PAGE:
Way to Go, AGO!
Two recent announcements by the Art Gallery of Ontario have set the Toronto art scene buzzing.
First, one of Canada’s (if not the world’s) smartest and most committed collectors of contemporary art, Dr. Ydessa Hendeles, has made a substantial gift of 32 Canadian and international contemporary artworks to the AGO. This represents the most significant single gift of contemporary art in the AGO's 110-year history.
Kim Adams, Ian Carr-Harris, Max Dean, Betty Goodwin, Liz Magor, Ken Lum, Ron Martin, John McEwen and Ian Wallace are the Canadian artists included in the donation. The Hendeles gift also adds to the AGO's contemporary collection the first works by international artists James Coleman, Gary Hill (pictured),Thomas Schütte, Bill Viola and Krzysztof Wodiczko, and augments the Gallery's holdings by Giulio Paolini. Plans are already underway to exhibit works from the Hendeles donation within the next 18 months.
The daughter of parents who survived the Holocaust, Hendeles came to Canada as a child after World War II. Her extraordinary career has encompassed art historian, gallerist, philanthropist, and artist-curator. Hendeles also founded the Toronto-based Ydessa Hendeles Art Foundation, the first privately funded exhibition space for contemporary art in Canada. (It is also Art Metropole Director Ann Dean’s favourite place to look at art in the city.)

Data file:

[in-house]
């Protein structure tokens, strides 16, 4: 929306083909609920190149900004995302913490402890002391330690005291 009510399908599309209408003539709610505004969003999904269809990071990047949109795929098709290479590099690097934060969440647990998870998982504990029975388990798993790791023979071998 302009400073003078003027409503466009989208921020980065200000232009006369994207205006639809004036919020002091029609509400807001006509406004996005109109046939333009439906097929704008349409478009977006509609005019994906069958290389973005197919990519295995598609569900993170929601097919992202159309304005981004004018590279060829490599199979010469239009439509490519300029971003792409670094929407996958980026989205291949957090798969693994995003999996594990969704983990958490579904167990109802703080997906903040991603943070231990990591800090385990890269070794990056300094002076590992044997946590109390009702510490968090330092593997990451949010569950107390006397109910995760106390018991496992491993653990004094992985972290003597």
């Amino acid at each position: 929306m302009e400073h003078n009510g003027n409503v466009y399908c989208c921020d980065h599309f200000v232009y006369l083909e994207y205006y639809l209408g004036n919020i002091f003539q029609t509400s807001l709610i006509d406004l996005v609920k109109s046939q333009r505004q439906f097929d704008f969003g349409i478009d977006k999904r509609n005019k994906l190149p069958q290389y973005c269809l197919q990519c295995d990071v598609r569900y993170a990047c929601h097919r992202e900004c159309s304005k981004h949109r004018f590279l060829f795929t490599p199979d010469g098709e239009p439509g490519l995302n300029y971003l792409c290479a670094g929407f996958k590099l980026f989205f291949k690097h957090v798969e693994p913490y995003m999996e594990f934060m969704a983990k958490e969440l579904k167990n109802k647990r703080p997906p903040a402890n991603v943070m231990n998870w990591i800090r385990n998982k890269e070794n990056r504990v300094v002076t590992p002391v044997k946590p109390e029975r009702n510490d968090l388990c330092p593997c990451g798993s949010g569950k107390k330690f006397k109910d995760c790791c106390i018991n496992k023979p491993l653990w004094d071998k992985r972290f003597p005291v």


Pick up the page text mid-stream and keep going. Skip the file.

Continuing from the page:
Second, the AGO will be the location of the first North American museum retrospective on the work of Nairobi-born, New York-based Wangechi Mutu, who burst onto the art world stage in the early 2000s with painting and collage works that manage to be beautiful and disturbing at the same time. Most recognized for her collages that reconfigure the lithe and idealized body parts of models cut from fashion magazines, Mutu’s art is incisive in its critique of female body, as well as racial, issues. She also displays a talent for contrasting and layering textures and tones that require viewers to spend time with the work in order to appreciate the intricacies. The AGO’s retrospective, titled “This You Call Civilization?“ opens on February 24 and runs until May 23, and brings together a comprehensive selection of works from international collections.